I feel comfortable at work. There are many, many things I've yet to learn, and bits of paperwork I miss every once in awhile, but I feel easeful with the work itself. My experience as a doula and familiarity with the birthing process may have much to do with it, but somehow, I feel it is more than that.
I think I am doing what I am meant to do. I have followed my passion and it has led me here. And as I continue to follow my passion, I continue to find myself greeted with exactly what I need. I have an openness, a willingness, a desire to meet each moment with my full attention and presence. I want to learn, I want to fullfill my potential. It is good to do what I love.
I am learning about my own limitations, areas in which I need to pay more attention, things I need to spend more time on. I know that today I forgot to share some information in a report. I assume there are elements of the massive amounts of paperwork that I most likely failed to fill in properly. I am confidant I did the majority of the work well and correctly, but I am aware of the great possiblity for missing something, or multiple somethings as the case may be.
I did a blood draw today. I successfully filled the tube, which ended up being the wrong tube. Thankfully I did not need to do another draw. Unfortunately the site infiltrated, which means the patient ended up with a hematoma and bruising. I felt badly for her. It will probably be pretty painful for awhile. But I was proud of myself for the successful draw! I look for successes where I can.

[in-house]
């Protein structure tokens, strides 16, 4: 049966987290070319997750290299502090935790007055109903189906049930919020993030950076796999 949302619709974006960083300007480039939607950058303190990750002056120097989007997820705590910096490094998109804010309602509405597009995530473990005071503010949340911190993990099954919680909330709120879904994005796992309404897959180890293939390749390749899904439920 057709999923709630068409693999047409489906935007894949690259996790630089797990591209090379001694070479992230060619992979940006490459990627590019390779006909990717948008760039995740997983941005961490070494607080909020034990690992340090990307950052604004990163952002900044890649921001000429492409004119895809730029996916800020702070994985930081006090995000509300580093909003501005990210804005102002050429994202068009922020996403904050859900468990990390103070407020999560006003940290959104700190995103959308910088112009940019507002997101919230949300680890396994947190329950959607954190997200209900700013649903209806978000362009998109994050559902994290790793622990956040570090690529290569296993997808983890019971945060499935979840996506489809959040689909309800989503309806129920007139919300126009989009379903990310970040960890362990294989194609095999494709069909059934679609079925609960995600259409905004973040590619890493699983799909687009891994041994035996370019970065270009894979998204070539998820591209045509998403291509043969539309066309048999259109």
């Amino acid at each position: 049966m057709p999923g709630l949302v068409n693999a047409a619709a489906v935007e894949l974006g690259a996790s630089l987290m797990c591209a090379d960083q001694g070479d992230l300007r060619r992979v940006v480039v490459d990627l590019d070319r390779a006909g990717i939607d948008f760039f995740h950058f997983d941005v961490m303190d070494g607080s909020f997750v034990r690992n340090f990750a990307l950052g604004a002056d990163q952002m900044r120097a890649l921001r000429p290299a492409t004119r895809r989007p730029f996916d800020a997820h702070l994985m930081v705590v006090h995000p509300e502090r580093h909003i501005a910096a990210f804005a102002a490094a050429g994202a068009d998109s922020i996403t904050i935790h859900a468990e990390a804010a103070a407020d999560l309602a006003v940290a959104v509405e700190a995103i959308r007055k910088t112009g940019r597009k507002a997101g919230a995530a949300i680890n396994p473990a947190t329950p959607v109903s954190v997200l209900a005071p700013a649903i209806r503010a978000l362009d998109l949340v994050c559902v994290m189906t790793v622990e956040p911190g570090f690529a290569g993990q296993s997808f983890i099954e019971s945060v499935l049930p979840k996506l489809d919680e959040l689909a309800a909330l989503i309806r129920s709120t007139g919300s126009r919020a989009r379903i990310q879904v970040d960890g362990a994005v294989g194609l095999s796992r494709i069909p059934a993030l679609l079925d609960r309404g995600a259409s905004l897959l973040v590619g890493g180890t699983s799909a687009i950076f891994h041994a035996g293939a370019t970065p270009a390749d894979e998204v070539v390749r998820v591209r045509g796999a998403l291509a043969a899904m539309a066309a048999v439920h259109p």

I find myself comforted when experienced nurses encounter the same difficulties as I. For instance, today, for some reason, I could not get any of the thermometers to work for me. One after the other they didn't work. I've been using these same thermometers for weeks. I wasn't doing anything differently today. I couldn't figure it out. I asked my preceptor to try using them and she was having the same issue as me. It made me feel better to know it wasn't just me doing something blatently wrong with something as simple as a thermometer. Other times I can't figure something out, like how to program a pump that's different from all the other pumps on the unit and completely new to me, so I mess with it for a few minutes, then have to leave the room and ask my preceptor for help. Most of the time I handle these situations by using humor, poking fun at myself, etc. I don't worry too much about it. It doesn't bother me a lot. But I don't like to appear clueless to my patients. I want them to feel confidant in my ability to care well for them. To trust in my competence.
So far it seems they do not mind my small blunders. I think my honesty helps to put them at ease. We shall see.